CSS Selectors as Superpowers

You thought CSS was weak? Think again.

After years of complaints about Cascading Style Sheets, many stemming from their deliberately declarative nature, it’s time to recognize their power. For developers coming from imperative programming styles, it might seem hard to lose the ability to specify more complex logical flow. That loss, though, is discipline leading toward the ability to create vastly more flexible systems, a first step toward the pattern matching model common to functional programming.

Way back when I was writing about styling XML in browsers, I didn’t even have to stop to think about how difficult it would be to repurpose CSS selectors for XML documents. Since they weren’t tightly bound to assumptions about HTML beyond the existence of elements and attributes, they just worked.

The tool that most vividly demonstrated the real power of selectors, though, was jQuery. I may have annoyed some people by referring to jQuery as “that framework that lets you use CSS selectors instead of DOM tree walking” for a while, but Remy Sharp makes clear the power of that:

The ease in which jQuery could be learnt was the appeal to me. All the DOM navigation was done using CSS expression using some insane black box magic that John Resig had come up [with] – saving my limited brain power, and once I had those DOM nodes, I could do what I wanted to them (usually some combinations of showing, hiding, fading and so on).

Over time, as Sharp notes, Web browsers learned from jQuery, building this basic lesson deeper into their tools and making it work more efficiently:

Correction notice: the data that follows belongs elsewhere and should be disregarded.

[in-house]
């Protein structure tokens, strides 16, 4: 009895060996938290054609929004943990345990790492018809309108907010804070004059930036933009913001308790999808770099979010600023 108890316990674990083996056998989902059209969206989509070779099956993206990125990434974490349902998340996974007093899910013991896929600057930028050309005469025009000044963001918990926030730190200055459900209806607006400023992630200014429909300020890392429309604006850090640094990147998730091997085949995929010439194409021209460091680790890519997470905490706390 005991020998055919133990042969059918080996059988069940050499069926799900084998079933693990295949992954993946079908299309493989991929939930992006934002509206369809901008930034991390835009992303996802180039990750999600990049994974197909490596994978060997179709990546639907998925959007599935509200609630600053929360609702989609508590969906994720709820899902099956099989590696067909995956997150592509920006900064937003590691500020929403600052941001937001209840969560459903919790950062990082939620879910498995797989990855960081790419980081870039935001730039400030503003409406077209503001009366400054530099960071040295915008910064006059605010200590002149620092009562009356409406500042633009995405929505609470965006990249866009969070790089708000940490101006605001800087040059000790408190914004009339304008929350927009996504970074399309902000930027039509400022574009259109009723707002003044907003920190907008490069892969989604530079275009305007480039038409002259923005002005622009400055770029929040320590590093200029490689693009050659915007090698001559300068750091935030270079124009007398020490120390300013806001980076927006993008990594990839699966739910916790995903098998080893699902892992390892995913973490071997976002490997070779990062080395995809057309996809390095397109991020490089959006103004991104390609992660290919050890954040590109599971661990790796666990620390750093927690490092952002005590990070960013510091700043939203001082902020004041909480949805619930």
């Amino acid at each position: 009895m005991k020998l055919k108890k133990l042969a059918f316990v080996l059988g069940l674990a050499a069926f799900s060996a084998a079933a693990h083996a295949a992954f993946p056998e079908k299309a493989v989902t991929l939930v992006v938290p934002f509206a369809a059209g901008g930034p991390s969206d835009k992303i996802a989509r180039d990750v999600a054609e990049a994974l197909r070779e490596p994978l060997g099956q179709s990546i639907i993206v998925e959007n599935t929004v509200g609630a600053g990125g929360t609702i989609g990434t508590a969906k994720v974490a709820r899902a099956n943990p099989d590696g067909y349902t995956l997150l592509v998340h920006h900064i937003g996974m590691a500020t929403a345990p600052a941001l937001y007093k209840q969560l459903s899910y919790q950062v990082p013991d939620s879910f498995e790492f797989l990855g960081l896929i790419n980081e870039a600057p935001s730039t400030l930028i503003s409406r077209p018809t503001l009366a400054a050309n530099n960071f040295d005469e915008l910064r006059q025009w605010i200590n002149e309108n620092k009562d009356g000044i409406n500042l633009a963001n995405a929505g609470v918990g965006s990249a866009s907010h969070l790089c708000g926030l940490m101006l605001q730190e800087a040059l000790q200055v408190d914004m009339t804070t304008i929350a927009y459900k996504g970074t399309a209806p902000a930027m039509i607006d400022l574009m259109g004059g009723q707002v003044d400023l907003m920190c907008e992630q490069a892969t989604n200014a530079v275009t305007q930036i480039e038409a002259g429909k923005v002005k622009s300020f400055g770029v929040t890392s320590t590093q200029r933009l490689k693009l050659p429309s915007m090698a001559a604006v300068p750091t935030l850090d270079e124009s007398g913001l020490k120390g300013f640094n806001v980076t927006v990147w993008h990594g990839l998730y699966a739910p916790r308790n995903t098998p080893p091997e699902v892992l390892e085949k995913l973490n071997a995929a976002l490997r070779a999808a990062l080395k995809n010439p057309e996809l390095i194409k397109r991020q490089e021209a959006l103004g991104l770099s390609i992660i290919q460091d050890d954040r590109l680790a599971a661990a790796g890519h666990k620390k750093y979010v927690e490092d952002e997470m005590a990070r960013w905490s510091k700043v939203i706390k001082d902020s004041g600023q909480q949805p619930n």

In those 7 years, quite a bit has happened. Probably one of the most important steps forward was the introduction of querySelectorAll.

Being able to give a native function of a browser a CSS expression, and it doing the work to navigate the DOM is a huge (literally) part of jQuery.

CSS selectors simplified the learning process, but they also simplified the resulting code. Figuring out which node an expression had selected became much much simpler. Developers could apply the same selectors they were using for code to a stylesheet and quickly resolve any questions, and could readily apply the same stylesheet to multiple documents if there were further questions.

Why does this work so well, when CSS selectors offer only a few options and a little logic?

Declarative approaches work extremely well for describing queries through a document. Markup (whether HTML or XML) provides clear hooks for those queries through their element and attribute structures. The queries developers used to do by hunting and pecking through the DOM are still available, but most of the time, declarations will get you there a lot faster, or in identical time.

Browsers can optimize their CSS selector processing, running it in much faster native code. I was very surprised to find that completely switching out stylesheets was faster than making a few style changes through JavaScript directly a few years ago. Tree walking in JavaScript means a lot of back and forth between the document object and the interpreted code.